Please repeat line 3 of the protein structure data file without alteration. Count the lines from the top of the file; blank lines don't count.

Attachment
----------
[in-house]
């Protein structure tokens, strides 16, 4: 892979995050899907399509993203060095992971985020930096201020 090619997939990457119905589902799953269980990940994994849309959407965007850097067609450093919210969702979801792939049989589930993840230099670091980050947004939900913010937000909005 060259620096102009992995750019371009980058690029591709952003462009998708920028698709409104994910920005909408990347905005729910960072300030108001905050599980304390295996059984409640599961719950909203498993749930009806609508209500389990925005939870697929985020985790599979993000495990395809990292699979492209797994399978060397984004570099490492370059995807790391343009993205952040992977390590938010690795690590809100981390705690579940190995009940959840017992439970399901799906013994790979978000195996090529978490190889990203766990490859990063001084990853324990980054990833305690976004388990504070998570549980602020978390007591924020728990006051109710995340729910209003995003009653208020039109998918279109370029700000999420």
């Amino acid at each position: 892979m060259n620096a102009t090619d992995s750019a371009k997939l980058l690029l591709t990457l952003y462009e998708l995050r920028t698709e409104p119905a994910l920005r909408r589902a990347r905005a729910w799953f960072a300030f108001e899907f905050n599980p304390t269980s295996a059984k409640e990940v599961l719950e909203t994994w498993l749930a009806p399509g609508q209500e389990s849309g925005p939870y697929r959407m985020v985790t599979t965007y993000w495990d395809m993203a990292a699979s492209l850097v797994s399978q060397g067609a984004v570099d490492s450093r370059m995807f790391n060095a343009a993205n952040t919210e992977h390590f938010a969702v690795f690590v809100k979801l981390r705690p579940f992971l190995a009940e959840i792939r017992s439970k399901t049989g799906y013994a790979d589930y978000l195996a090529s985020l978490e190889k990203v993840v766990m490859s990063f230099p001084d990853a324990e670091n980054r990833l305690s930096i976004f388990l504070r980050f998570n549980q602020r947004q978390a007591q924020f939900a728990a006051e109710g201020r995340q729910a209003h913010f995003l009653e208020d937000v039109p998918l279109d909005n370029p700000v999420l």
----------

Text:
């Amino acid at each position: 892979m060259n620096a102009t090619d992995s750019a371009k997939l980058l690029l591709t990457l952003y462009e998708l995050r920028t698709e409104p119905a994910l920005r909408r589902a990347r905005a729910w799953f960072a300030f108001e899907f905050n599980p304390t269980s295996a059984k409640e990940v599961l719950e909203t994994w498993l749930a009806p399509g609508q209500e389990s849309g925005p939870y697929r959407m985020v985790t599979t965007y993000w495990d395809m993203a990292a699979s492209l850097v797994s399978q060397g067609a984004v570099d490492s450093r370059m995807f790391n060095a343009a993205n952040t919210e992977h390590f938010a969702v690795f690590v809100k979801l981390r705690p579940f992971l190995a009940e959840i792939r017992s439970k399901t049989g799906y013994a790979d589930y978000l195996a090529s985020l978490e190889k990203v993840v766990m490859s990063f230099p001084d990853a324990e670091n980054r990833l305690s930096i976004f388990l504070r980050f998570n549980q602020r947004q978390a007591q924020f939900a728990a006051e109710g201020r995340q729910a209003h913010f995003l009653e208020d937000v039109p998918l279109d909005n370029p700000v999420l």